According to American scholar Joseph Campbell, this pattern of narrative in drama, storytelling, myth, religious ritual, and psychological development is called The Hero’s Model. It describes the typical adventure of the archetype known as The Hero, the person who goes out and does good deeds on behalf of the group, tribe, or civilization.*
Everyone loves a hero. As girls and women, we thrive on it, and often that’s not such a good thing. There are syndromes like Firefighter Syndrome- falling in love with the guy who saves you (or who you wish would save you), Transference- falling in love with your therapist or your doctor, the gallant knight on his white horse, Prince Charming, Superman … obviously I could take up the remainder of this space naming our heroes. And if we fixate on a hero, then that makes us the damsel in distress, or the Princess. Many modern women believe the current princess obsession among young girls is cause for concern.
As a woman who grew up in the age of feminism- bra-burning, free love, protests against the Vietnam war, fighting for equality in the work place, civil rights; it’s something I contemplate often. When I became a teacher of biology and chemistry, I strove to give the girls in my class the courage to pursue careers in science, and did my best to assure them they were just as intelligent and driven as the boy sitting next to them. Seriousness aside however, I’m still a sucker for the guy on the white horse who gallops in to save the day, the only difference in my writing is that my hero is always a woman. Okay, she occasionally gets the tar kicked out of her by some serious Alpha male, but in the end she’s the one who saves the day.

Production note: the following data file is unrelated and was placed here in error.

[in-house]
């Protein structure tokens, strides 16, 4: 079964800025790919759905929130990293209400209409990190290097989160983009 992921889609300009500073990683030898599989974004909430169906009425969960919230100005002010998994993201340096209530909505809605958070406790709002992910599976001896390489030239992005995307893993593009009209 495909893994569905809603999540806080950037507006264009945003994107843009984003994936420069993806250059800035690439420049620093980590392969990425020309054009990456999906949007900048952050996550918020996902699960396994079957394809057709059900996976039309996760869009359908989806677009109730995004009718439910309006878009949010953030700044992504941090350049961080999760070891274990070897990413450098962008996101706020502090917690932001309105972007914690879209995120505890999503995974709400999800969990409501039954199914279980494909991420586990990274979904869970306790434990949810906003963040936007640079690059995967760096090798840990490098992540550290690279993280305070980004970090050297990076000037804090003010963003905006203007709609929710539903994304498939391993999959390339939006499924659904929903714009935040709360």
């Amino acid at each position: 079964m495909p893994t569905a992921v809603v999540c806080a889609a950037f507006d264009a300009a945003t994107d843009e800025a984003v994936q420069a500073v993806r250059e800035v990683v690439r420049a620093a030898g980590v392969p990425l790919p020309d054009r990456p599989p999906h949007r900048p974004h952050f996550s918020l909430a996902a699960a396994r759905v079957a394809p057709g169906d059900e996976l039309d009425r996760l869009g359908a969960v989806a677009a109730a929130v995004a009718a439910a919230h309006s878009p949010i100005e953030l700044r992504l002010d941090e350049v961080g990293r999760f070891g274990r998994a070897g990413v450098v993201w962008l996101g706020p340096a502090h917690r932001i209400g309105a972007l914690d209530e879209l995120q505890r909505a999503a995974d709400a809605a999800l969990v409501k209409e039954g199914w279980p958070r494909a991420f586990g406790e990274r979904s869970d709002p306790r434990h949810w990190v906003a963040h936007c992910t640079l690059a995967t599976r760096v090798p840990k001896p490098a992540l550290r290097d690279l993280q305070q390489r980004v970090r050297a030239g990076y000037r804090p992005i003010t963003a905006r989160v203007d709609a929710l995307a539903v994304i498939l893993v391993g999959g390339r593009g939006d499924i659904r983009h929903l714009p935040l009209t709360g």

I wrote the Hero Model without even knowing it existed. Once someone pointed it out to me I understood that it’s something we know by heart, because we’ve read it, seen it, heard it a million times.
A hero is an unsuspecting, ordinary mortal who suddenly finds herself in an extraordinary circumstance. She denies her importance, she walks away, she claims she doesn’t have the skills for the challenge. Somebody’s made a huge mistake. It’s not her. Circumstances niggle at her, they push her, torture her, beg her to reconsider. She refuses. She walks away… again and again and again. A mentor enters. The mentor urges, coaches, gives her confidence. She still doesn’t think she can do it. She fails. She’s despondent, she walks away again … and then? She finally succeeds, or sometimes…SHE FAILS! OH. MY.GOD. Then, she may not be the hero in regard to the task, but she’s a hero in our mind because she did her best and still failed.
The hero model works so well because there’s something in our brains that responds favorably to this model, no matter what our culture. As women, maybe it’s in our DNA, left over from caveman days when we needed a man to protect us, save us from the dangers of primitive times. However, aside from the fantasy of having that alpha male swoop down and cradle us in his strong arms- which is fine in a book, in reality, we just might want to be the hero ourselves. To test our mettle, to do the extraordinary, to give our best for the good of others. So, I say to all those budding princesses out there: Wear your tiara and your pretty finery, your high heels, but when the going gets tough, jump on horseback, kick off your stilettos, conquer that boardroom and fight the good fight. Because women have the brains, the stamina, the drive and yes … the bravery, to save the day… any day.
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